When Gary D. Forsee took over as chief executive of Sprint Corp. 20 months ago, the phone company was reeling from the telecom bust, burdened by debt and grappling with bigger competitors on three fronts: local, long-distance and wireless calling.
Forsee demanded change, cutting more than 11,000 workers, consolidating Sprint's disparate operations and betting the Kansas company's future increasingly on its wireless offerings, analysts say.
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Now, Forsee, 54, is making his boldest move, pushing a merger with Reston-based Nextel Communications Inc., while also preparing to jettison Sprint's poor-performing local telephone business to focus more intently on wireless and long-distance service. The combined company, to be named Sprint-Nextel, would still be only the country's third-largest, behind Verizon's and Cingular's wireless units, but it could be a more formidable competitor given Nextel's prized customer base. Its subscribers are a loyal group, spending more on average than any other wireless company's.
The boards of Sprint and Nextel are scheduled to vote on the merger today and it may be announced tomorrow, according to a source familiar with the negotiations who spoke on condition of anonymity because the deal is not final. The two companies reached a tentative agreement on the merger, worth about $35 billion, on Friday. Officials from both companies declined to comment on the talks, and sources close to the deal cautioned that last-minute glitches could still derail it.
Forsee is expected to become the combined company's chief executive. Nextel chief executive Timothy M. Donohue is said to have accepted an executive chairman's role.
Forsee is a former Sprint executive who jumped to BellSouth Corp. as a vice chairman in 1999, then was lured back to Sprint in March 2003. The Overland Park, Kan.-based company gave the new chief executive a four-year contract worth almost $25 million, including benefits and other compensation.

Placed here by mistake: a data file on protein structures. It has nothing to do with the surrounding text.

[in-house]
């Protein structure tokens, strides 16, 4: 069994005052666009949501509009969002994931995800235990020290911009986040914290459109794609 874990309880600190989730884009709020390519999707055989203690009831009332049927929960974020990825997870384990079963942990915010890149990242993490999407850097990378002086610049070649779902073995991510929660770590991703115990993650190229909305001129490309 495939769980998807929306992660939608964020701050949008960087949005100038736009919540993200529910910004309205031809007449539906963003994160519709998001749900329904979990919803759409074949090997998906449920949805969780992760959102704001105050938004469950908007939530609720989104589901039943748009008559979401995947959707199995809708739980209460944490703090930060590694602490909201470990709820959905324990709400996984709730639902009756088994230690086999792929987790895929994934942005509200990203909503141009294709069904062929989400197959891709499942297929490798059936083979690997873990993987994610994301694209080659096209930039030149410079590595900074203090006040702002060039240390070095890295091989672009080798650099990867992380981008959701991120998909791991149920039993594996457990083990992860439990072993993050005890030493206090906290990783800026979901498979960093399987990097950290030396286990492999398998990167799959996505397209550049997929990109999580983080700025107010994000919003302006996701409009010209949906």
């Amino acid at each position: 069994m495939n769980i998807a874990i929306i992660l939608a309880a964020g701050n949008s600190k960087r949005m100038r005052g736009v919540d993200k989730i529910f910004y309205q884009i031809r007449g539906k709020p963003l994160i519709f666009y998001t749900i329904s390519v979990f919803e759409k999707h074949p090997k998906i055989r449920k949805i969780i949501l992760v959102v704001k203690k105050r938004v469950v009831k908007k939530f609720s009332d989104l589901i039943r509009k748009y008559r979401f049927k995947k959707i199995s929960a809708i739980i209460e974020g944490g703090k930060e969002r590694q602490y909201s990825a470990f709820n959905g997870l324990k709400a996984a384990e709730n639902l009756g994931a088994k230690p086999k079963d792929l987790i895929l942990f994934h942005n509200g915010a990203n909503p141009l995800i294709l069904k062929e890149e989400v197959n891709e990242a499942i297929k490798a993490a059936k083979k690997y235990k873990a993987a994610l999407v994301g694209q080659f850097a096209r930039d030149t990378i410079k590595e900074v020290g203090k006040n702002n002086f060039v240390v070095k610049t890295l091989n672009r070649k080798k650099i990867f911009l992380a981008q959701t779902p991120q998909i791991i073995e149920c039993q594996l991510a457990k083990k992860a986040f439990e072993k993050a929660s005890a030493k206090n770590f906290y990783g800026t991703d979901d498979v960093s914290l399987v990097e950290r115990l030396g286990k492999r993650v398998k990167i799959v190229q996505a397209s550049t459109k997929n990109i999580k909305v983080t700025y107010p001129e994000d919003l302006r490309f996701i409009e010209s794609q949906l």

Forsee gained a reputation as an entrepreneurial manager who remembers names and makes hard decisions. He brought many of his allies onto the management team and pledged to turn the company around, but results were hardly immediate.
"The company was still reeling from its failed merger with WorldCom. It was also still reeling from the whole telecom bubble bursting," said Richard G. Klugman, an analyst with Jefferies & Co.
The proposed WorldCom-Sprint combination was former Sprint chief executive William T. Esrey's planned ticket to the big time of telecom, but that merger was scuttled by antitrust concerns. That ended up being good for Sprint, which escaped WorldCom's giant accounting fraud. Sprint's board forced Esrey and his chief operating officer, Ronald LeMay, to resign in early 2003 for using a questionable tax shelter for their personal finances.
Sprint was not able to escape the telecom bust. The company lost $1.4 billion in 2001. Its stock, which had reached $67 a share in June 2000, traded as low as $7.05 in July 2002. The firm was burdened with $21 billion in debt, forcing Sprint to sell assets including its Yellow Pages directory and to lay off thousands of workers.